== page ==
I was fully expecting A Good Day to Die Hard to be terrible. The last film, Live Free or Die Hard, was awful; none of the previous work of either director John Moore (Max Payne) or screenwriter Skip Woods (X-Men Origins: Wolverine) inspired confidence; and the trailers did nothing to convince me that the film had any chance of being good in spite of these concerns. That being said, somehow I was still excited for it. As bad as all of that sounded it was still a new adventure with John McClane, so I couldn’t help but look forward to it at least a little bit. I’m sorry to say that even with low expectations I still managed to be disappointed.
I’m going to try to recap the plot as best as possible, but that’s going to be a trick because I can barely remember what happened in the film. The plot is a nonsensical mess and nothing in the movie has any kind of narrative weight. John McLane’s son Jack kills someone in Russia, so John goes to Russia to do something… Visit him in prison, maybe? I don’t know, it’s never made clear. Anyway, Jack is a member of the CIA, I guess, and when he goes to trial with another guy who is important for some reason, the bad guys blow up the courthouse. Jack and this other guy (Wikipedia informs me that his name is Yuri Komarov) escape together with the help of the CIA, who apparently have a contingency plan incase bad guys happen to blow up a courthouse, and that’s when they run into John McClane. John, Jack, and Yuri run from the bad guys and try to acquire some kind of file that everyone wants for reasons that are never made clear. Then there’s a car chase, a handful of shoot outs, a helicopter crashes into a building, and the credits roll. Yeah…that’s all I’ve got. I’m wracking my brain here and I can barely remember any details of the plot. As bad as Live Free or Die Hard was with its silly computers=magic plot, at least it had a story you could follow. This one is just a mess that spins its wheels and doesn’t go anywhere. There was a point in the movie where the film indicated that it was wrapping up and it caught me completely off guard. “Oh,” I said to myself, “I guess this thing’s almost over. Did anything actually happen?”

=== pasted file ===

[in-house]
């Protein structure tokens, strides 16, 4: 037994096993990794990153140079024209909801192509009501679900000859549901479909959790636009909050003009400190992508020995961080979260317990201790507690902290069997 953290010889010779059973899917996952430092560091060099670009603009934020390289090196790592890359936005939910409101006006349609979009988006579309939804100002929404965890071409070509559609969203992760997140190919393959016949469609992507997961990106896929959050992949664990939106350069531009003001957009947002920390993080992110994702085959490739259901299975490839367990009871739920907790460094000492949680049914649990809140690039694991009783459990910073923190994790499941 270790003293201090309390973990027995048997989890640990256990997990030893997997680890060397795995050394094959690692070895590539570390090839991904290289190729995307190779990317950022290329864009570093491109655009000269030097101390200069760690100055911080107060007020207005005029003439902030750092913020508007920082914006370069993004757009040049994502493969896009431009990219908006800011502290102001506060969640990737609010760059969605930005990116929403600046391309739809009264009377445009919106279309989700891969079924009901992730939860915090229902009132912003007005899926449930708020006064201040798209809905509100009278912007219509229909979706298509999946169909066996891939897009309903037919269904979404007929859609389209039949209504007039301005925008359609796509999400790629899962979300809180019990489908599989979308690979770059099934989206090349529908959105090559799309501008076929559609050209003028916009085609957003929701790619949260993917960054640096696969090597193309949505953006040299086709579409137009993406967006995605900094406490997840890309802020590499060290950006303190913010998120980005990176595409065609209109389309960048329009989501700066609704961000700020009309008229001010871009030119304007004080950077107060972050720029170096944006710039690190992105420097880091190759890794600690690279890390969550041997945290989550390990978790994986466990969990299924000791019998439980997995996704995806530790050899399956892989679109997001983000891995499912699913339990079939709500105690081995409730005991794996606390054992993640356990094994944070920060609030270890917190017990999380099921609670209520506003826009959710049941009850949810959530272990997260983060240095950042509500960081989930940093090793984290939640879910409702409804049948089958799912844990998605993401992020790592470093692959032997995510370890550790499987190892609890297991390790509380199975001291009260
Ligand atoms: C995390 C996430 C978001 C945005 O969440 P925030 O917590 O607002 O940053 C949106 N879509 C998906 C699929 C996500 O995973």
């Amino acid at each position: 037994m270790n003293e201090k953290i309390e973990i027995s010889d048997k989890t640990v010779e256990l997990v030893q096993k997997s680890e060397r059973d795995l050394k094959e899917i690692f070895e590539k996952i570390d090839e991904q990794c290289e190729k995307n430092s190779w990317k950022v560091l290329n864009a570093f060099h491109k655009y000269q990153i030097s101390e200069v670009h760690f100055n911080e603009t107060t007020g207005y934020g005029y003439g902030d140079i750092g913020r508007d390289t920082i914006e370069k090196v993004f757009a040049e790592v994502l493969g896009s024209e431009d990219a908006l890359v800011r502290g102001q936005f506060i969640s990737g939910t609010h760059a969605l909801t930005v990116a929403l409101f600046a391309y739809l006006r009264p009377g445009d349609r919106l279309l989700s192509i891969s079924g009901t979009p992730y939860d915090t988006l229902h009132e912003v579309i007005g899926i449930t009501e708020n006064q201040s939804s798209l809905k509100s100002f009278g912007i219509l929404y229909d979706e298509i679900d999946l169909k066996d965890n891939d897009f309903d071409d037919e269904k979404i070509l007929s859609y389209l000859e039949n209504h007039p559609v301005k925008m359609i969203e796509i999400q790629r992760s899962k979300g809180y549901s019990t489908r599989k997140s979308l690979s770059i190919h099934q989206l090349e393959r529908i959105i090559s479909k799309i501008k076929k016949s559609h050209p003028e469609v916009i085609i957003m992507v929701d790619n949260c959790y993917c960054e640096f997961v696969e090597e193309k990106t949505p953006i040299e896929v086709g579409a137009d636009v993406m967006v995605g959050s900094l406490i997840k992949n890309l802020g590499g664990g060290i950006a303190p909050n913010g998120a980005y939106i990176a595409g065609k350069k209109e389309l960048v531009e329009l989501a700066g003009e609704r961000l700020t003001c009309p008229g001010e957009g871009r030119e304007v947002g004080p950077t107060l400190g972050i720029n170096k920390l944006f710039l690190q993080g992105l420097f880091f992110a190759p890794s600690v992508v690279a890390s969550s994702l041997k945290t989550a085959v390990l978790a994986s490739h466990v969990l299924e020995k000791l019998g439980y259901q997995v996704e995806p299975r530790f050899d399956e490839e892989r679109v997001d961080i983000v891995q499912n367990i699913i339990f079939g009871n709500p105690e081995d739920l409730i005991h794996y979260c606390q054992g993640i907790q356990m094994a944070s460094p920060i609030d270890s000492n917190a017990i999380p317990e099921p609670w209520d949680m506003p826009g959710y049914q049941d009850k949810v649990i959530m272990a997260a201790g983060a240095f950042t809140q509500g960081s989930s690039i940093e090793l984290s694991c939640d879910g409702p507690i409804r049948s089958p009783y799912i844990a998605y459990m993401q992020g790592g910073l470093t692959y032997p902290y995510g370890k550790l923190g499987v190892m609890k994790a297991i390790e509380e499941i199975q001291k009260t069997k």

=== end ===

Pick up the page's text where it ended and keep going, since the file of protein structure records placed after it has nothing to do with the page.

In addition to not ever feeling like the film moves anywhere, it feels agonizingly long. The pacing of this film is abysmal, the action is poorly directed, none of the characters have any kind of dramatic impact, and the whole things lacks any kind of weight to keep the audience invested. I found myself counting ceiling tiles of the theater in order to maintain consciousness. Stuff happens, but none of it ever feels like it matters, and a large part of the problem is that this film, like Live Free or Die Hard fundamentally misunderstands what makes Die Hard work.